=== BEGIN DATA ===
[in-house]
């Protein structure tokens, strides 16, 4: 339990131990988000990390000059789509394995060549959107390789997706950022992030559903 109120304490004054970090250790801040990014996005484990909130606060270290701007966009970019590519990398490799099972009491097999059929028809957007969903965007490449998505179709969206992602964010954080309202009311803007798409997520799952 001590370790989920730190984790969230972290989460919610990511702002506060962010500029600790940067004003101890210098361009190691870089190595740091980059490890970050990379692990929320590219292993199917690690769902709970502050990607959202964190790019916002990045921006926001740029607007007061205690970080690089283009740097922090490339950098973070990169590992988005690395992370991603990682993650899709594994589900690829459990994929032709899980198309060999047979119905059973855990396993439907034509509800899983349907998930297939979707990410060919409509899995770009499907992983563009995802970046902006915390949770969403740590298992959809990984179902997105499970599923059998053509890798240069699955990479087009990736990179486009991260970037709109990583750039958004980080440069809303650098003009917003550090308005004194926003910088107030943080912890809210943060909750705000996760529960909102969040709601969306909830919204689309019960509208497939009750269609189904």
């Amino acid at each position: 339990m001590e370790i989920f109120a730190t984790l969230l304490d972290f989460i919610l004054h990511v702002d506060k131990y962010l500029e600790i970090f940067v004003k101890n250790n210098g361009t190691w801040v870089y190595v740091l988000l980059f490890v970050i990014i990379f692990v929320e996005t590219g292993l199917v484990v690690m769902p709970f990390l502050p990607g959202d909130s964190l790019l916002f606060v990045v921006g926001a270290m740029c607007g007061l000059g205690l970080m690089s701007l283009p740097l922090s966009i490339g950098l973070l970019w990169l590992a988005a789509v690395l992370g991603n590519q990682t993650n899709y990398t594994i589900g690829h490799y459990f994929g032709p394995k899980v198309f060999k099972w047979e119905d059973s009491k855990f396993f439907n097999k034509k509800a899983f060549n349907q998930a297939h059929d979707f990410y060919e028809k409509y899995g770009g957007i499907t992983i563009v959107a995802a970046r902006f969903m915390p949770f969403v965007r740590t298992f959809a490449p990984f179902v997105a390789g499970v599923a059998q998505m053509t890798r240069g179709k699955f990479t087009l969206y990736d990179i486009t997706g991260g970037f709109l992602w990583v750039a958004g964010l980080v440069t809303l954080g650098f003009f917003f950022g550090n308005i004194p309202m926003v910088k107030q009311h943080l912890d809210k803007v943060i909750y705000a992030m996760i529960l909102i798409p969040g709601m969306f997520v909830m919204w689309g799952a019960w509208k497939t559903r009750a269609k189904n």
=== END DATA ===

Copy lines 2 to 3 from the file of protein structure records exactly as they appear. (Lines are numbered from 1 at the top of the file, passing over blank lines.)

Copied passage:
């Protein structure tokens, strides 16, 4: 339990131990988000990390000059789509394995060549959107390789997706950022992030559903 109120304490004054970090250790801040990014996005484990909130606060270290701007966009970019590519990398490799099972009491097999059929028809957007969903965007490449998505179709969206992602964010954080309202009311803007798409997520799952 001590370790989920730190984790969230972290989460919610990511702002506060962010500029600790940067004003101890210098361009190691870089190595740091980059490890970050990379692990929320590219292993199917690690769902709970502050990607959202964190790019916002990045921006926001740029607007007061205690970080690089283009740097922090490339950098973070990169590992988005690395992370991603990682993650899709594994589900690829459990994929032709899980198309060999047979119905059973855990396993439907034509509800899983349907998930297939979707990410060919409509899995770009499907992983563009995802970046902006915390949770969403740590298992959809990984179902997105499970599923059998053509890798240069699955990479087009990736990179486009991260970037709109990583750039958004980080440069809303650098003009917003550090308005004194926003910088107030943080912890809210943060909750705000996760529960909102969040709601969306909830919204689309019960509208497939009750269609189904």
């Amino acid at each position: 339990m001590e370790i989920f109120a730190t984790l969230l304490d972290f989460i919610l004054h990511v702002d506060k131990y962010l500029e600790i970090f940067v004003k101890n250790n210098g361009t190691w801040v870089y190595v740091l988000l980059f490890v970050i990014i990379f692990v929320e996005t590219g292993l199917v484990v690690m769902p709970f990390l502050p990607g959202d909130s964190l790019l916002f606060v990045v921006g926001a270290m740029c607007g007061l000059g205690l970080m690089s701007l283009p740097l922090s966009i490339g950098l973070l970019w990169l590992a988005a789509v690395l992370g991603n590519q990682t993650n899709y990398t594994i589900g690829h490799y459990f994929g032709p394995k899980v198309f060999k099972w047979e119905d059973s009491k855990f396993f439907n097999k034509k509800a899983f060549n349907q998930a297939h059929d979707f990410y060919e028809k409509y899995g770009g957007i499907t992983i563009v959107a995802a970046r902006f969903m915390p949770f969403v965007r740590t298992f959809a490449p990984f179902v997105a390789g499970v599923a059998q998505m053509t890798r240069g179709k699955f990479t087009l969206y990736d990179i486009t997706g991260g970037f709109l992602w990583v750039a958004g964010l980080v440069t809303l954080g650098f003009f917003f950022g550090n308005i004194p309202m926003v910088k107030q009311h943080l912890d809210k803007v943060i909750y705000a992030m996760i529960l909102i798409p969040g709601m969306f997520v909830m919204w689309g799952a019960w509208k497939t559903r009750a269609k189904n």